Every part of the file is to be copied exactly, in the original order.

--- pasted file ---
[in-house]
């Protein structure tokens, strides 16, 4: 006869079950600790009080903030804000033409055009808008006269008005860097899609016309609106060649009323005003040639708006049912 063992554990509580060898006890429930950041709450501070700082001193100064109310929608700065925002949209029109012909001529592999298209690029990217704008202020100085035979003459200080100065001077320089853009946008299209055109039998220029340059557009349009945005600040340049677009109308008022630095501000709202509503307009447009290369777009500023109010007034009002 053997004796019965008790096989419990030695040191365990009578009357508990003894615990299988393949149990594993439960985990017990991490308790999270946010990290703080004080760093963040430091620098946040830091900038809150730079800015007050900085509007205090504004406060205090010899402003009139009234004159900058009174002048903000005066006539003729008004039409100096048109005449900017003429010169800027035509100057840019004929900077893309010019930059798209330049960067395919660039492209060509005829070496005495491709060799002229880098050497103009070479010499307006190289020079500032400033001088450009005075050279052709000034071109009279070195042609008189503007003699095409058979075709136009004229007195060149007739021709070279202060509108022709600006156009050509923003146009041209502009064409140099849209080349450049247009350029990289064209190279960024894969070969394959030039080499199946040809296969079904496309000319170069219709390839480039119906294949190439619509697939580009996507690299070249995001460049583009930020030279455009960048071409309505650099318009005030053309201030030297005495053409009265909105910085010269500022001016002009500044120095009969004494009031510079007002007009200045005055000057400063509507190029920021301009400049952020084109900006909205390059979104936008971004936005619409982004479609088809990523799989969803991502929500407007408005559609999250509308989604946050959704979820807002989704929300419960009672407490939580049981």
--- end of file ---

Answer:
[in-house]
């Protein structure tokens, strides 16, 4: 006869079950600790009080903030804000033409055009808008006269008005860097899609016309609106060649009323005003040639708006049912 063992554990509580060898006890429930950041709450501070700082001193100064109310929608700065925002949209029109012909001529592999298209690029990217704008202020100085035979003459200080100065001077320089853009946008299209055109039998220029340059557009349009945005600040340049677009109308008022630095501000709202509503307009447009290369777009500023109010007034009002 053997004796019965008790096989419990030695040191365990009578009357508990003894615990299988393949149990594993439960985990017990991490308790999270946010990290703080004080760093963040430091620098946040830091900038809150730079800015007050900085509007205090504004406060205090010899402003009139009234004159900058009174002048903000005066006539003729008004039409100096048109005449900017003429010169800027035509100057840019004929900077893309010019930059798209330049960067395919660039492209060509005829070496005495491709060799002229880098050497103009070479010499307006190289020079500032400033001088450009005075050279052709000034071109009279070195042609008189503007003699095409058979075709136009004229007195060149007739021709070279202060509108022709600006156009050509923003146009041209502009064409140099849209080349450049247009350029990289064209190279960024894969070969394959030039080499199946040809296969079904496309000319170069219709390839480039119906294949190439619509697939580009996507690299070249995001460049583009930020030279455009960048071409309505650099318009005030053309201030030297005495053409009265909105910085010269500022001016002009500044120095009969004494009031510079007002007009200045005055000057400063509507190029920021301009400049952020084109900006909205390059979104936008971004936005619409982004479609088809990523799989969803991502929500407007408005559609999250509308989604946050959704979820807002989704929300419960009672407490939580049981």